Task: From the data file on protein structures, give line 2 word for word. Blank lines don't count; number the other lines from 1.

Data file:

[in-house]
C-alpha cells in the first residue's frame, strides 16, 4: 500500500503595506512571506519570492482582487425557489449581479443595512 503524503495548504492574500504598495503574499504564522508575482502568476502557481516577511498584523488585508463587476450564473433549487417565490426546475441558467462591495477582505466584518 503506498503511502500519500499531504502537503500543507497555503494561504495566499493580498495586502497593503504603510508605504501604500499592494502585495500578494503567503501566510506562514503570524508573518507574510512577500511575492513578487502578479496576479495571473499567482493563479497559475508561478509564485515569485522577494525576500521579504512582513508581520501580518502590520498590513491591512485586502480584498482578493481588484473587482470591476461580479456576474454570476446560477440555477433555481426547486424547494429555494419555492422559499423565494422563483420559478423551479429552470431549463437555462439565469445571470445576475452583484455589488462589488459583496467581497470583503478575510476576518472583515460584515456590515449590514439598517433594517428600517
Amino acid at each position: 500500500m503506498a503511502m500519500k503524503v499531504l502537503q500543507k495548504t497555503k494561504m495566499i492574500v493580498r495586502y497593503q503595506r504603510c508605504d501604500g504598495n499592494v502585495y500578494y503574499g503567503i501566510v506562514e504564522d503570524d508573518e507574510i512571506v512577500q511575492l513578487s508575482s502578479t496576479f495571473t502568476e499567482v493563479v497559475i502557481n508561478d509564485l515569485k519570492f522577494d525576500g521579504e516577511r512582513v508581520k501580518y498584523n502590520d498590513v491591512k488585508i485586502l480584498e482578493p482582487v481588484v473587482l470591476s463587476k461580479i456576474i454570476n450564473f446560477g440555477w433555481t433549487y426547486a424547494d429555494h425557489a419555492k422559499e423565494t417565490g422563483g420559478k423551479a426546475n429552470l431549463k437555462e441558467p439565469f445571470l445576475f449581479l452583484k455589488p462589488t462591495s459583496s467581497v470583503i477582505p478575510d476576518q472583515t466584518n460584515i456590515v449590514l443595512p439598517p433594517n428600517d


C-alpha cells in the first residue's frame, strides 16, 4: 500500500503595506512571506519570492482582487425557489449581479443595512 503524503495548504492574500504598495503574499504564522508575482502568476502557481516577511498584523488585508463587476450564473433549487417565490426546475441558467462591495477582505466584518 503506498503511502500519500499531504502537503500543507497555503494561504495566499493580498495586502497593503504603510508605504501604500499592494502585495500578494503567503501566510506562514503570524508573518507574510512577500511575492513578487502578479496576479495571473499567482493563479497559475508561478509564485515569485522577494525576500521579504512582513508581520501580518502590520498590513491591512485586502480584498482578493481588484473587482470591476461580479456576474454570476446560477440555477433555481426547486424547494429555494419555492422559499423565494422563483420559478423551479429552470431549463437555462439565469445571470445576475452583484455589488462589488459583496467581497470583503478575510476576518472583515460584515456590515449590514439598517433594517428600517